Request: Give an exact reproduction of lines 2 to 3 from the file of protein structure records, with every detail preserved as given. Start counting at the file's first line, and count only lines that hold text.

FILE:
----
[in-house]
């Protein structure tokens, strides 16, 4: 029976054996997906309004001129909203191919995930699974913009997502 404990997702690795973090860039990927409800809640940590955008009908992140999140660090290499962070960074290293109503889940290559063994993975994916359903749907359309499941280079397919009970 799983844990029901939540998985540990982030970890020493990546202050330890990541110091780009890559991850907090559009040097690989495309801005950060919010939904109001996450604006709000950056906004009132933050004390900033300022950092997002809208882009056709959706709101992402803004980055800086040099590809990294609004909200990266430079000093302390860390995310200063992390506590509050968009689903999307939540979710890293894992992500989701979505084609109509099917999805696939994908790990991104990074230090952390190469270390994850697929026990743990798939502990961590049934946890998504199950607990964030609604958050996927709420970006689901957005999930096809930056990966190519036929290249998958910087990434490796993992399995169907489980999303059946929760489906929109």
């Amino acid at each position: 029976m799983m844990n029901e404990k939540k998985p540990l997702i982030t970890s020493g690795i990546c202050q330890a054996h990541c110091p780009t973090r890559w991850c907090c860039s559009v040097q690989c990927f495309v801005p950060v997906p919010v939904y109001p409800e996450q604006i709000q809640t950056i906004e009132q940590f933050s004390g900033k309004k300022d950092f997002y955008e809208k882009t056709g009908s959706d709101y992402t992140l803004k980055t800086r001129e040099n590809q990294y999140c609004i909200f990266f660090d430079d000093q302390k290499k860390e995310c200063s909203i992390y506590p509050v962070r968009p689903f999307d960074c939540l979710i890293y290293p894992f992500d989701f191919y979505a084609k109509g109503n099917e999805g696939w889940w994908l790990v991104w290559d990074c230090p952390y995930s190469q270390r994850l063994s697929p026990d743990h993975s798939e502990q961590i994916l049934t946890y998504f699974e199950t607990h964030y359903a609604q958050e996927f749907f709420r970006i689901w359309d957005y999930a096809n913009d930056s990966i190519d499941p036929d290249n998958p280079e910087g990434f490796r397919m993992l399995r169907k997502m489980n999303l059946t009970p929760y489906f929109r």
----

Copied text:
């Protein structure tokens, strides 16, 4: 029976054996997906309004001129909203191919995930699974913009997502 404990997702690795973090860039990927409800809640940590955008009908992140999140660090290499962070960074290293109503889940290559063994993975994916359903749907359309499941280079397919009970 799983844990029901939540998985540990982030970890020493990546202050330890990541110091780009890559991850907090559009040097690989495309801005950060919010939904109001996450604006709000950056906004009132933050004390900033300022950092997002809208882009056709959706709101992402803004980055800086040099590809990294609004909200990266430079000093302390860390995310200063992390506590509050968009689903999307939540979710890293894992992500989701979505084609109509099917999805696939994908790990991104990074230090952390190469270390994850697929026990743990798939502990961590049934946890998504199950607990964030609604958050996927709420970006689901957005999930096809930056990966190519036929290249998958910087990434490796993992399995169907489980999303059946929760489906929109």
């Amino acid at each position: 029976m799983m844990n029901e404990k939540k998985p540990l997702i982030t970890s020493g690795i990546c202050q330890a054996h990541c110091p780009t973090r890559w991850c907090c860039s559009v040097q690989c990927f495309v801005p950060v997906p919010v939904y109001p409800e996450q604006i709000q809640t950056i906004e009132q940590f933050s004390g900033k309004k300022d950092f997002y955008e809208k882009t056709g009908s959706d709101y992402t992140l803004k980055t800086r001129e040099n590809q990294y999140c609004i909200f990266f660090d430079d000093q302390k290499k860390e995310c200063s909203i992390y506590p509050v962070r968009p689903f999307d960074c939540l979710i890293y290293p894992f992500d989701f191919y979505a084609k109509g109503n099917e999805g696939w889940w994908l790990v991104w290559d990074c230090p952390y995930s190469q270390r994850l063994s697929p026990d743990h993975s798939e502990q961590i994916l049934t946890y998504f699974e199950t607990h964030y359903a609604q958050e996927f749907f709420r970006i689901w359309d957005y999930a096809n913009d930056s990966i190519d499941p036929d290249n998958p280079e910087g990434f490796r397919m993992l399995r169907k997502m489980n999303l059946t009970p929760y489906f929109r």